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By Kent Cooper Posted at 7:33 a.m. on May 7, 2014
The current elections in India have brought a tsunami of political money from private firms that now can give an unlimited amount of money to political parties – in exchange for disclosing what they have donated.
A new article in The Economist, “Black Money Power,” highlights the changes brought about by a new legal framework in January 2013, that permits India’s largest industrial houses to use electoral trusts.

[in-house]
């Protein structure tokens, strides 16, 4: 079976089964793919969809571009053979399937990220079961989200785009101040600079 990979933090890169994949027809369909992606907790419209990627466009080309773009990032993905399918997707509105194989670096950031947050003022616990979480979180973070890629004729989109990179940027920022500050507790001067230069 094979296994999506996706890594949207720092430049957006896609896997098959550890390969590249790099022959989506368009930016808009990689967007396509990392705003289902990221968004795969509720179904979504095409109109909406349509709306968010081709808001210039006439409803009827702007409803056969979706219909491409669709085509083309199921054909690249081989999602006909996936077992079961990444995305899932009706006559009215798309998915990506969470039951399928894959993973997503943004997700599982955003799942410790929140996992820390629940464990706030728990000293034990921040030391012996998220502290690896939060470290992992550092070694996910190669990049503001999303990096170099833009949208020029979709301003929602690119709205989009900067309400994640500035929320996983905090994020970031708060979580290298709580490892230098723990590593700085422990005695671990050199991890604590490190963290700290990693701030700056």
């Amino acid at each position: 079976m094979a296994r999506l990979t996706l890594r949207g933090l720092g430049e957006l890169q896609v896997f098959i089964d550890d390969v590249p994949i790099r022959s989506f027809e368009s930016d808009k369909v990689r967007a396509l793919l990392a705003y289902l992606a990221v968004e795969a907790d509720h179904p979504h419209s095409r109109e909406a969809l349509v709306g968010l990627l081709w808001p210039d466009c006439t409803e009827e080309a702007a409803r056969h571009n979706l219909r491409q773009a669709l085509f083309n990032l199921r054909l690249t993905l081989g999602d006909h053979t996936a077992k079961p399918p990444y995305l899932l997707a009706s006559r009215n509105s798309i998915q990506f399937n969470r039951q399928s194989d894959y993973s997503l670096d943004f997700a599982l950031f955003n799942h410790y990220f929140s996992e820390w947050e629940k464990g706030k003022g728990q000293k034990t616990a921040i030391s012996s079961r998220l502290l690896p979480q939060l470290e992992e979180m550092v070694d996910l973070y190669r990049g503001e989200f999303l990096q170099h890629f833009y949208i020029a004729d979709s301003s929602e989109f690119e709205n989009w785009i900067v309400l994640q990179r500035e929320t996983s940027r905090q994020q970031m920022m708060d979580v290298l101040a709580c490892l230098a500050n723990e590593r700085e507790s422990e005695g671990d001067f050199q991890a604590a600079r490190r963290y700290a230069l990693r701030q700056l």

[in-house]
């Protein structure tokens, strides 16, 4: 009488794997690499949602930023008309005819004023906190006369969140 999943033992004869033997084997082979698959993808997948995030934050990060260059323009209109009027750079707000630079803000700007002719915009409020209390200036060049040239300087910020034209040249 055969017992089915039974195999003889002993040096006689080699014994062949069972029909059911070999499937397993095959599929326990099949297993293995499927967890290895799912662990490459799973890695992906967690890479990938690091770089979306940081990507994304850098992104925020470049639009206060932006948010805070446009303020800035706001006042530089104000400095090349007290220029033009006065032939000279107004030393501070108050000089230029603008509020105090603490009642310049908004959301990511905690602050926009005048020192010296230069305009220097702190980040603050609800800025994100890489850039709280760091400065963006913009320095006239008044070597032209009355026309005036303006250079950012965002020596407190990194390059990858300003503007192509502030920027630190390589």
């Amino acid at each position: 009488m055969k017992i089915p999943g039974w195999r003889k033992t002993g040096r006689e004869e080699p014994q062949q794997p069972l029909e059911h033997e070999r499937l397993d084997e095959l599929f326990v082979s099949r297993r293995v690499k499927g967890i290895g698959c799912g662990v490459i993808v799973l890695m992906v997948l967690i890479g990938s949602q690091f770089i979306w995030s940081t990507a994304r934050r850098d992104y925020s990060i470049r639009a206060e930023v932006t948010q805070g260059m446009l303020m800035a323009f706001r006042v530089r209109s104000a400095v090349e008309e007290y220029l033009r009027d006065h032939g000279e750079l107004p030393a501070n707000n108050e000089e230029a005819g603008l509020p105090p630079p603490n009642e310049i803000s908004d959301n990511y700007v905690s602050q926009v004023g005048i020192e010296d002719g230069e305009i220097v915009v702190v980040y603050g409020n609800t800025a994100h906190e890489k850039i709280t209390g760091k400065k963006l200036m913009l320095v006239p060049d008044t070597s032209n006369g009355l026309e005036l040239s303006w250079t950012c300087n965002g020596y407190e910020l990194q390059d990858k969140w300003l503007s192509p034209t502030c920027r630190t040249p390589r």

Campaigns for seats in India’s parliament and state assemblies are estimated to cost about $4.9 billion. They would rank second in the world to America’s 2012 $6 billion cost.
To search detailed money-in-politics databases, visit Political MoneyLine.
Political MoneyLine is about following money in politics. It's a cash register for givers, receivers and those who want to watch the flow.
Kent Cooper has been uncovering and counting political money since 1972, when new disclosure laws took effect. He was assistant staff director for the Federal Election Commission's disclosure office for 22 years.
Tony Raymond was at the FEC for more than 20 years, analyzing reports and serving as the FEC's first webmaster.